The transabdominal ultrasound approach was used in assessing the fetal head position by placing the covered transducer in transverse probe orientation at the suprapubic region of the maternal abdomen. Confirmation of cephalic presentation was made before proceeding with the study. Scans were performed in the absence of uterine contractions by obtaining an axial view of the fetal head. In the axial view, midline intracranial structures, including the thalami, falx cerebri, cavum septum pellucidi and the cerebellar hemisphere, served as anatomical landmarks for determining the occipital region of the fetal head. Anterior and posterior cranial structures such as the orbits, nasal bridge, and cervical spine were also used for the identification of direct posterior position. The classification of the fetal head position was therefore determined by following guidelines of the conventional probe orientation for transverse sonograms. Fig. 1, Fig. 2, and Fig. 3 show the orientations for occiput posterior positions.

Fig. 1.

Left occiput posterior (LOP) position

10.15557_JoU.2019.0037-f001.jpg
Fig. 2.

Right occiput posterior (ROP) position

10.15557_JoU.2019.0037-f002.jpg
Fig. 3.

Direct occiput posterior (DOP) position

10.15557_JoU.2019.0037-f003.jpg

Statistical analysis

The data was double-entered into Microsoft Excel Spread Sheet and analyzed with XLSTAT version 2015.6 (Addinsoft, Brooklyn, NY, USA).

The main outcome variable, i.e. fetal head position, was categorized into eight possible options using the 360o of a circle with a 45o interval as follows: left occiput anterior (LOA, 45o), left occiput transverse (LOT, 90o), left occiput posterior (LOP, 135o), direct occiput posterior (DOP, 180o), right occiput posterior (ROP, 225o), right occiput transverse (ROT, 270o), right occiput anterior (ROA, 315o), and direct occiput anterior (DOA, 360o).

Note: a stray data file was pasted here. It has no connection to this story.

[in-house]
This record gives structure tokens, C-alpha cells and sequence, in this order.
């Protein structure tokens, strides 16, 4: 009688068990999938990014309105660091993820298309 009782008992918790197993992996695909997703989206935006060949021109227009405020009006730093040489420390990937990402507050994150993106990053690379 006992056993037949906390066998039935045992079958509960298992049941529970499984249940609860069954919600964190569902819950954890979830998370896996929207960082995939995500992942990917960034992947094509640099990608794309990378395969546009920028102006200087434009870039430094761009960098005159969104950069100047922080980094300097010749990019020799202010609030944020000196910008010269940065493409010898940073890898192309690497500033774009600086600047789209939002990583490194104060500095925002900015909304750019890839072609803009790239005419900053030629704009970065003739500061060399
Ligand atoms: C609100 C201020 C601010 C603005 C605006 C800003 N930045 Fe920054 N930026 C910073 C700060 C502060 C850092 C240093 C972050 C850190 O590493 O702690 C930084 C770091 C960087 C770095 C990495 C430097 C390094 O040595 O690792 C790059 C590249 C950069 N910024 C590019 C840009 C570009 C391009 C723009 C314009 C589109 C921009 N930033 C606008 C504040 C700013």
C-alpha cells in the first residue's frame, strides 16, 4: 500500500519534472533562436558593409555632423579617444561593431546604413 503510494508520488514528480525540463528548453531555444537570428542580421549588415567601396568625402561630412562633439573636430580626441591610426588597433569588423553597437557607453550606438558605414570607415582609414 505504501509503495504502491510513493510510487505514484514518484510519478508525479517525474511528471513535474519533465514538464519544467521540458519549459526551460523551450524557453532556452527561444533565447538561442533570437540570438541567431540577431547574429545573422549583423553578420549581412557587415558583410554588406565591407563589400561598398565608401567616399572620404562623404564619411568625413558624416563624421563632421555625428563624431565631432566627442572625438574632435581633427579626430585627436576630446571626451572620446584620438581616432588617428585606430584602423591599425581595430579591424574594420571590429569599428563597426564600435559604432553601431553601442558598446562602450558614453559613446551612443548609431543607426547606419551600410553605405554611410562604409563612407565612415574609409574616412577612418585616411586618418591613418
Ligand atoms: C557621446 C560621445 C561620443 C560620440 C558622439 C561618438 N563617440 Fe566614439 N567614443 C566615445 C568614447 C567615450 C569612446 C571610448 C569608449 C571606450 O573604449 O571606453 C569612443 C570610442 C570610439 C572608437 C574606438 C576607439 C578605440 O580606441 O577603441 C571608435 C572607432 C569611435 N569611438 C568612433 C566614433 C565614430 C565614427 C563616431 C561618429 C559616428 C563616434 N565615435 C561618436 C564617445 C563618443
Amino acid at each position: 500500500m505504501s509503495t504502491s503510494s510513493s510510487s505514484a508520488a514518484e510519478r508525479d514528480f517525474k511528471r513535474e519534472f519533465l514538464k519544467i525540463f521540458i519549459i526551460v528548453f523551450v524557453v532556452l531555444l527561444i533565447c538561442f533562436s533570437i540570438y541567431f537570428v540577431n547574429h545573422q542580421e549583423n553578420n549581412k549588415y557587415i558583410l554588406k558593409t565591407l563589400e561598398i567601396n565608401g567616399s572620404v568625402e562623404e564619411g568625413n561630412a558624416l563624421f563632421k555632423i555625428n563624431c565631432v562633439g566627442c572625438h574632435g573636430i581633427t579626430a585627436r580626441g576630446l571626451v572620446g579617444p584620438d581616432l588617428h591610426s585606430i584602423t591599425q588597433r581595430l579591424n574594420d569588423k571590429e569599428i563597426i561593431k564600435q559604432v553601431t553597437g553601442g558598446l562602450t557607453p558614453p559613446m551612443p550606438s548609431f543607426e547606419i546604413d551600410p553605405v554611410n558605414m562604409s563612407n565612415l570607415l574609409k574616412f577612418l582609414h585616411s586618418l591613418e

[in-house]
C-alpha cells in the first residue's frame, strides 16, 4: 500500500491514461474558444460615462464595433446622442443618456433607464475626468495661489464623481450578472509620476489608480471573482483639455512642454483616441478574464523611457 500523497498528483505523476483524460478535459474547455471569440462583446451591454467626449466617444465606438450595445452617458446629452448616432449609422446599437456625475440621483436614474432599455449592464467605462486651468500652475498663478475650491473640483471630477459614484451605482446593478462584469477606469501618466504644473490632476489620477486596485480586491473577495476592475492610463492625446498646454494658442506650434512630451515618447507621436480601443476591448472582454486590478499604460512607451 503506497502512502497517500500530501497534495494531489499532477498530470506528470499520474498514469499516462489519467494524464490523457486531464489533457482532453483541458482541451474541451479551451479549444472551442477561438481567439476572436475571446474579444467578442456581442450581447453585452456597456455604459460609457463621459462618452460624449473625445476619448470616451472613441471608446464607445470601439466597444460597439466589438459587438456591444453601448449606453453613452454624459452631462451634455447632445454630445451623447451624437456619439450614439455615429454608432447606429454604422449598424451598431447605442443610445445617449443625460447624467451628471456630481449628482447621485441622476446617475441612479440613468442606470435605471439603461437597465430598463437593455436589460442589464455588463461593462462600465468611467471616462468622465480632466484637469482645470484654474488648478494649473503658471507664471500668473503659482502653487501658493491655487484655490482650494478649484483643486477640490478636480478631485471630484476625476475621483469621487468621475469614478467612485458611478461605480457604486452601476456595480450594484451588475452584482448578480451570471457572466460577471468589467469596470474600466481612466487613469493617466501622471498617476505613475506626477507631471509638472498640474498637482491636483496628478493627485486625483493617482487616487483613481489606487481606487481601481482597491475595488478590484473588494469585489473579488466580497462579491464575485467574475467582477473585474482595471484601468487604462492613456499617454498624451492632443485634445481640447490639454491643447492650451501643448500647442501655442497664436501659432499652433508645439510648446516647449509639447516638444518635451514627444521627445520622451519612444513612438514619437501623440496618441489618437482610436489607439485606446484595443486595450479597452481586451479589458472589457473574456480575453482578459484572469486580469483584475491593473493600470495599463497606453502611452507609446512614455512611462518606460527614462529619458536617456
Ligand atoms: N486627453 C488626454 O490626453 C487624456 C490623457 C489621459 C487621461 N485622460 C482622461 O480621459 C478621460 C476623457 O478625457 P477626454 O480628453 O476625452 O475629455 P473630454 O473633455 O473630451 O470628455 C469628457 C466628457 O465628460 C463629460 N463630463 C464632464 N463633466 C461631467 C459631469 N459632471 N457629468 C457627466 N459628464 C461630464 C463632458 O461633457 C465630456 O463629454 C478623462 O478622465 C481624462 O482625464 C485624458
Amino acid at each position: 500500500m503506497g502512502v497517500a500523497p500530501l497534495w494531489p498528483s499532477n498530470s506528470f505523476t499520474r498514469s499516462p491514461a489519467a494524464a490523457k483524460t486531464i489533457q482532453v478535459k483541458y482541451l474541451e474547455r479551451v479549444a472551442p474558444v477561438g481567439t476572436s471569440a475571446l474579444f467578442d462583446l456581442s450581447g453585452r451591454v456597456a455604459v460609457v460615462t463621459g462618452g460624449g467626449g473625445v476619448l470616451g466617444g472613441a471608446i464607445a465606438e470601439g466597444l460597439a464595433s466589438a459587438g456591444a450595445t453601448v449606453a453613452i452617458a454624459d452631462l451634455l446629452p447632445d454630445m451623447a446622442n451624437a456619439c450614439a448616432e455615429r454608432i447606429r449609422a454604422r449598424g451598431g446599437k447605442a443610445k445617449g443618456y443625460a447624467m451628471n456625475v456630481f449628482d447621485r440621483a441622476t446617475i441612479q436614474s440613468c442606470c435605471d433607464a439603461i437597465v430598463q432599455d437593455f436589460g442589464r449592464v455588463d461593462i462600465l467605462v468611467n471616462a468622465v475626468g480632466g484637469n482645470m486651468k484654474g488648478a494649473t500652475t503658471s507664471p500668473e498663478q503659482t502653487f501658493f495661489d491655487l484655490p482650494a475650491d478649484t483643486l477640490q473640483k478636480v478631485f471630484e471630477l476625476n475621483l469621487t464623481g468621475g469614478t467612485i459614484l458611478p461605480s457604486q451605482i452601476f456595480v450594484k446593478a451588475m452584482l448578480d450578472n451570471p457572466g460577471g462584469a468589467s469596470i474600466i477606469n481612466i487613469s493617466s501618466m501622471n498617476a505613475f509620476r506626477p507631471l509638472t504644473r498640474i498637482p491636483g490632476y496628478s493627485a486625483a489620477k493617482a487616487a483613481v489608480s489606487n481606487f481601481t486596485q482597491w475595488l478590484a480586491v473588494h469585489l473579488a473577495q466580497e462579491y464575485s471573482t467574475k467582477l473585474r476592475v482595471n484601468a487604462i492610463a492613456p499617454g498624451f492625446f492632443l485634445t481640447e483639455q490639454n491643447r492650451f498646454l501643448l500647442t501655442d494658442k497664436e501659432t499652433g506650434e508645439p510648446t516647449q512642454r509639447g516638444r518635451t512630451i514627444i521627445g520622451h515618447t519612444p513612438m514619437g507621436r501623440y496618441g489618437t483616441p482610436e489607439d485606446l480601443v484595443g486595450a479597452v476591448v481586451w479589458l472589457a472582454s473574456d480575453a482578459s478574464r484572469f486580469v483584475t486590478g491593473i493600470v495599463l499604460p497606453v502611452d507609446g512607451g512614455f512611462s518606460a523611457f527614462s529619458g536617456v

The level of agreement between ultrasound and digital VE was analyzed by Cohen’s kappa statistics.

The study was approved by the Committee on Human Research, Publications and Ethics of Kwame Nkrumah University of Science and Technology and Komfo Anokye Teaching Hospital, and informed consent was obtained from all study participants.

Results

In total, results were obtained from 196 participants as presented in Tab. 1. The ages ranged from 18 to 39 years with a mean of 26.8 years (standard deviation 4.9 years). Nearly half (47%) of the women were primiparas. The average gestational age of the participants was 39 weeks 4 days. At the time of the ultrasound examination, 36% of the women had ruptured membranes, and labor was being augmented in about 14% of the participants.